A season of promise has not delivered the silverware but several players have grabbed their opportunity to establish themselves firmly in the first team squad. Having spent a considerable amount of time injured during his time at the club – he is the longest serving player currently at Arsenal – Johan Djourou is one of those who can look back on this season with some satisfaction.
In an interview with The Guardian this morning, he has spoken of the disappointment and the reasons for failure to land any silverware. They are similar to those espoused by his manager, suggesting that the squad are fully aware of their limitations.
There is a problem with lack of delivery in English football, most notably the national team’s Golden Generation failed miserably to deliver. It has re-emphasised the impatience connected with the Premier League era of modern football. That is not lost on the Swiss international,
You can say that Arsenal have lacked a championship mentality because we haven’t got winners, who have won many cups, but that’s a thing you build. And in this group we definitely have the ability to become that.
It’s not far away, that’s the whole thing...People have to remember that it’s a foundation of work and not everything works as soon as they want.
Equally, Djourou offers a ray of light that this setback is not a permanent barrier to success in the future for those that remain beyond the summer.
The Invincibles team was a project that was not made in one year. It was piece by piece by piece.
We have to keep the faith in this project and we just want to win to show the world that the boss is right. It takes a lot of courage to keep going with your own way.
It would be easy to argue that Djourou is merely saying this as he is benefitting from Wenger’s belief in the youthful players. Whilst that is true, Djourou has offered enough this season to prove that he is worthy of his first team place.
The comparison with The Invincibles is one that is quickly dimissed. To do so is to miss Djourou’s point. He is not comparing the squad to those players at the peak of their powers but in the seasons leading up to it. The dreaded word is potential, a signal for disparagement from those who believe only in the here and now, irrespective of the cost.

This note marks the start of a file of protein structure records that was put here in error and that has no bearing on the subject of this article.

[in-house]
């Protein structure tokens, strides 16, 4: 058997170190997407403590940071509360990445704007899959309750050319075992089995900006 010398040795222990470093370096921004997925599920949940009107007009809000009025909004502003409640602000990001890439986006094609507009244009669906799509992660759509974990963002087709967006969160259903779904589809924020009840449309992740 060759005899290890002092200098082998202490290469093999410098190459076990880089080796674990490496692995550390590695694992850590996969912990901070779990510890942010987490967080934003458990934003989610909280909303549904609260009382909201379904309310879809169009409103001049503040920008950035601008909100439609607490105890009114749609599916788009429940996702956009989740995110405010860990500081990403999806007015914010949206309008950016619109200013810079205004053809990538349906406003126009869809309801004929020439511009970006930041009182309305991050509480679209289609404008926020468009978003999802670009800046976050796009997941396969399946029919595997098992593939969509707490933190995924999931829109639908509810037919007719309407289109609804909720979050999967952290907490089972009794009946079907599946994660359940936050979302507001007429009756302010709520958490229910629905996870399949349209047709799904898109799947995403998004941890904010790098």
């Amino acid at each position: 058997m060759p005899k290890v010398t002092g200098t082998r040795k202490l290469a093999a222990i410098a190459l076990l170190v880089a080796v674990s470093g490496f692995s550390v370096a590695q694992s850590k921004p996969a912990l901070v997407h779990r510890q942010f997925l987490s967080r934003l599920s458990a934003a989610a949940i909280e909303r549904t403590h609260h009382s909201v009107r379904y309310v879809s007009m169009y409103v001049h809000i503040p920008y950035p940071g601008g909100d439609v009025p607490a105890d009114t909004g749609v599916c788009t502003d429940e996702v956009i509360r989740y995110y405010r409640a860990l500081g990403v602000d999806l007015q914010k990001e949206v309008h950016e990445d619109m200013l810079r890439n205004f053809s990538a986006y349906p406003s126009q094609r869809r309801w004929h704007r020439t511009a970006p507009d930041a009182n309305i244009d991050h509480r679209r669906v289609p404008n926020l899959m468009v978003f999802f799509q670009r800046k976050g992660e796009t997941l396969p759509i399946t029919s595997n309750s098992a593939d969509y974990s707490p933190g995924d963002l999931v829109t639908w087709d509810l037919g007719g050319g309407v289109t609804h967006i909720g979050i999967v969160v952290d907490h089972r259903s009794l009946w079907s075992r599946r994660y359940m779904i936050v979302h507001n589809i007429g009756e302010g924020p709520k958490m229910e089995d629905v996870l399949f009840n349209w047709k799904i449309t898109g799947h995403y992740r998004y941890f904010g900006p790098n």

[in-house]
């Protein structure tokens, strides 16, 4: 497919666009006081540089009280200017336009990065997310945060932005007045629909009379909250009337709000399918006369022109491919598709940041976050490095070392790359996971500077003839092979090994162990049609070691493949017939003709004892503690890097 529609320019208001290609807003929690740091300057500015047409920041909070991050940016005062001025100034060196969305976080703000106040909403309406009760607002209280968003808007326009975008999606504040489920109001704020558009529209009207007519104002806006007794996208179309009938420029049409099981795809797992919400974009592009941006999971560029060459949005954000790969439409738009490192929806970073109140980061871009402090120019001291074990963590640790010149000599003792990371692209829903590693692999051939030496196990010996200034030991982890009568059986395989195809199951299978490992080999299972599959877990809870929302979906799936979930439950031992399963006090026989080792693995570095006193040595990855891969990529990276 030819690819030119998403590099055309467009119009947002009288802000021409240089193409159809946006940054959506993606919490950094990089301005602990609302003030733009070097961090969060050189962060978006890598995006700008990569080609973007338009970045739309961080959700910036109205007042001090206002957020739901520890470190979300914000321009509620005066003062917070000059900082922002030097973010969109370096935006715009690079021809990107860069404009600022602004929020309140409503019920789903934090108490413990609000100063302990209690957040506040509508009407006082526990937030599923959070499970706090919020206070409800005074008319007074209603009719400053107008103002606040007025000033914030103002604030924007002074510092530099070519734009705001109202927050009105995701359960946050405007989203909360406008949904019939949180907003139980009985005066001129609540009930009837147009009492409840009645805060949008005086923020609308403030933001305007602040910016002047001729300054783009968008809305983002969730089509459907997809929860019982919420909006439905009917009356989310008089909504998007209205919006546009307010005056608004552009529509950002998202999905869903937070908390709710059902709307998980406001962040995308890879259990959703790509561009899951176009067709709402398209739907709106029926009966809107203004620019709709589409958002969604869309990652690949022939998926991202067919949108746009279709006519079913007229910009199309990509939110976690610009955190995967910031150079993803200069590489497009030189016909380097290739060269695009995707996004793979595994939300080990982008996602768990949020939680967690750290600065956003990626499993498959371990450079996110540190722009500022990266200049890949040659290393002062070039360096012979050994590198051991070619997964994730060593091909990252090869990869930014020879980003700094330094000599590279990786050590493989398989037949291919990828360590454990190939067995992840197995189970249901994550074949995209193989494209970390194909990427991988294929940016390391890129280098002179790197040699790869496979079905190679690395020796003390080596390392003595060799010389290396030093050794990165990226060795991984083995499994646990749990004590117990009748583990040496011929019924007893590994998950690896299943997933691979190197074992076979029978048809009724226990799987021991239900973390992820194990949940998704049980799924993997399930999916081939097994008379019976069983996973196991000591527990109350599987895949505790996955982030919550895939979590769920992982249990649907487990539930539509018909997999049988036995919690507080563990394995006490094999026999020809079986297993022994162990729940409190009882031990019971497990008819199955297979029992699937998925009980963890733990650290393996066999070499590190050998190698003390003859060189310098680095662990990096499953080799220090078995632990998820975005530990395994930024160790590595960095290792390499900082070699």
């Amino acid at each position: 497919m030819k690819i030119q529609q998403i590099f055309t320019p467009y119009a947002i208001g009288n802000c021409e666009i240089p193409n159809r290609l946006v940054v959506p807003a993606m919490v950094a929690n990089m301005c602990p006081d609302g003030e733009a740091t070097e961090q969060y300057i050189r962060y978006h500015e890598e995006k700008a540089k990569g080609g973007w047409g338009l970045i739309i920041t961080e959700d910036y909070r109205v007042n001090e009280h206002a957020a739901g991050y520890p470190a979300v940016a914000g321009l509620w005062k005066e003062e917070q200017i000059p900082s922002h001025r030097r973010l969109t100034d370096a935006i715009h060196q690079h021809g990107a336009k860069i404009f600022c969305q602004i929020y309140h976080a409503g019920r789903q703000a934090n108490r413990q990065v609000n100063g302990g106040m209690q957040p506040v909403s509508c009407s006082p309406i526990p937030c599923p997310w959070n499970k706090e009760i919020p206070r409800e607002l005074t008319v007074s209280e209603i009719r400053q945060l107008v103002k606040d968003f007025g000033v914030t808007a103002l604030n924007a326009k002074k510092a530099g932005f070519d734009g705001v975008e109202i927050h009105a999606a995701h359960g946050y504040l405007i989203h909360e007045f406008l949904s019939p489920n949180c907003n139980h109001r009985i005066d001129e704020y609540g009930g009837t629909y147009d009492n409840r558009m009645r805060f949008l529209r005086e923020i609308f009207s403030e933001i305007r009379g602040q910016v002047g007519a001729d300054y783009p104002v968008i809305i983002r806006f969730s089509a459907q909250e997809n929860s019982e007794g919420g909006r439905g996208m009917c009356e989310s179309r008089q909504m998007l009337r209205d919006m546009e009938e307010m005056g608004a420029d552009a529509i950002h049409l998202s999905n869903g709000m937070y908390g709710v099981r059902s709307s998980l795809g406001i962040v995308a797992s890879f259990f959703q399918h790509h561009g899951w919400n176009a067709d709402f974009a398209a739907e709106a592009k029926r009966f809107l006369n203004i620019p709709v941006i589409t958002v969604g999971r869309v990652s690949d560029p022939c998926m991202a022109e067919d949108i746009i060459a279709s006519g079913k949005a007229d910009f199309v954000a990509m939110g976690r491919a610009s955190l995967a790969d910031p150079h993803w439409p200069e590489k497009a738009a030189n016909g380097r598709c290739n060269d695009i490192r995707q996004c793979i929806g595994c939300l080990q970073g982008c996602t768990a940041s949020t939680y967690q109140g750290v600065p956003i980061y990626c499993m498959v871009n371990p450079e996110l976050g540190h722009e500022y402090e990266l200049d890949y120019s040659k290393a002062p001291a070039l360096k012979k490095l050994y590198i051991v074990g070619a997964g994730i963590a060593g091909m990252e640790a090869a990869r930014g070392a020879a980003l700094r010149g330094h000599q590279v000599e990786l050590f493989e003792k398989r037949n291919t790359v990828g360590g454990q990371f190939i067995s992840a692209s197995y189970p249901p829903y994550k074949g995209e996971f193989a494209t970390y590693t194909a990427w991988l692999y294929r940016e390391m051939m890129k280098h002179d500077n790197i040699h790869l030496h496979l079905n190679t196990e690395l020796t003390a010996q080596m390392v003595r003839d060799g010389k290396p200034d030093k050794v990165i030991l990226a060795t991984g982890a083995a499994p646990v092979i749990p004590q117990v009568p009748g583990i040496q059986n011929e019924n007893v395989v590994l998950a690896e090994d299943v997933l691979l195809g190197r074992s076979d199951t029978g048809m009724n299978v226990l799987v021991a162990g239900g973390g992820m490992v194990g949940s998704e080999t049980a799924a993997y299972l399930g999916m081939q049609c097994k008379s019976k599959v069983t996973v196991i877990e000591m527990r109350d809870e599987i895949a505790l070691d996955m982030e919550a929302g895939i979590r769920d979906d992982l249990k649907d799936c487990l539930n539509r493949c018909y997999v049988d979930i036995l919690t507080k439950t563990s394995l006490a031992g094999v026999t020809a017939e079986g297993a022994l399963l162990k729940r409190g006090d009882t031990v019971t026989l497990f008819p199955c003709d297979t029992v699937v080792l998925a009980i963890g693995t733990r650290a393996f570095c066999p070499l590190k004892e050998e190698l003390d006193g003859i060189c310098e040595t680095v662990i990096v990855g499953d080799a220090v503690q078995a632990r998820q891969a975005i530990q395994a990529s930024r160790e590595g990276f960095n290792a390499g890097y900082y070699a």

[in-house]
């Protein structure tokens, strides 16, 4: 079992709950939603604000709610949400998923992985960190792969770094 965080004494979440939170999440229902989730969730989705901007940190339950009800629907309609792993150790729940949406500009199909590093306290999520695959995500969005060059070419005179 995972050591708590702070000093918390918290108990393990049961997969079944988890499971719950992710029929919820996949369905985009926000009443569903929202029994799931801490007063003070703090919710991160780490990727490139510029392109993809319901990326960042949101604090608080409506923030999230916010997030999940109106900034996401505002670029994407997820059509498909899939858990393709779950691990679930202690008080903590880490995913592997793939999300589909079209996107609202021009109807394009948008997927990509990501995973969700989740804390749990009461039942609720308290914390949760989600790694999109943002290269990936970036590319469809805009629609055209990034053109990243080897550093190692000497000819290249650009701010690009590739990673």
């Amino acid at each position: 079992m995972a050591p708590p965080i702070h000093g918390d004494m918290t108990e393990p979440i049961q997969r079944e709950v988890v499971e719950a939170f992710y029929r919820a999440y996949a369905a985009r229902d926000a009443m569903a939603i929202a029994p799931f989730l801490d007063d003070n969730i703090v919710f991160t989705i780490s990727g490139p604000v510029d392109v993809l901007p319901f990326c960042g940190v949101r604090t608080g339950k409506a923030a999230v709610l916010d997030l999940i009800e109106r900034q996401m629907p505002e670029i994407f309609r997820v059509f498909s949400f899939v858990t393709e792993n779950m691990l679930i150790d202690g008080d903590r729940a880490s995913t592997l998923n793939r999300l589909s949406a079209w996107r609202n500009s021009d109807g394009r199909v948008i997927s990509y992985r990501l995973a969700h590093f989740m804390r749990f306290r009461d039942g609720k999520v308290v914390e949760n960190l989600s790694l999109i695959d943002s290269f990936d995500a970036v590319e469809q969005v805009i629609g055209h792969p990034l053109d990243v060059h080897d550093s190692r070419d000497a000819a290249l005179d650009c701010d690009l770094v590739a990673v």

The balance has to be struck. Wenger is almost living on a pendulum, seeing the perfect mix as he swings past, the extremes of youth and experience. If he could pluck one or two more to add experience to the squad, then potential would be realised as a whole, ceasing to be a curse.
This was acknowledged by the manager when commenting about Lehmann coming to the club recently. Re-signing the German and Sol Campbell has been beneficial is the mental aspect to a degree but both were too old to be considered anything other than temporary solutions. That Campbell played more often and Lehmann at all, shows how bad the injury situation has been at times.
Even so, signing experience is almost as risky as the other end of the spectrum. Fine defender as he is (and was), William Gallas showed a temperament that was suspect under pressure, his ego in the way of leadership.
The captaincy is poisoned chalice at Arsenal. Recent permanent holders of the position have been severely criticised for their leadership. Gallas, Fàbregas, Henry; individually fantastic players, questionable leadership. Or is it that simple with the Spaniard?
It has been an easy and almost lazy accusation to make this season, that he is distracted by the previous summer shenanigans. No evidence of this is offered nor can it be, simply a false presumption that has taken hold. Perhaps in Fàbregas’ case, it is nothing more than a player who leads by example being injured and pre-occupied by that?
The problem is that the romantic image of a captain at Arsenal is formed by the likes of McLintock and Adams. Boisterous characters, vocal to their colleagues. Typically British. This generation is different, needing less of the ‘They don’t like it up ’em‘ attitude to get them going, more of a firm and steadying character upon which to draw strength.
That does not need to be a captain though. A leader in the middle of the pitch, one to lift Fàbregas when he needs it, one to compliment the Spaniard’s captaincy. That is the experience Arsenal need this summer.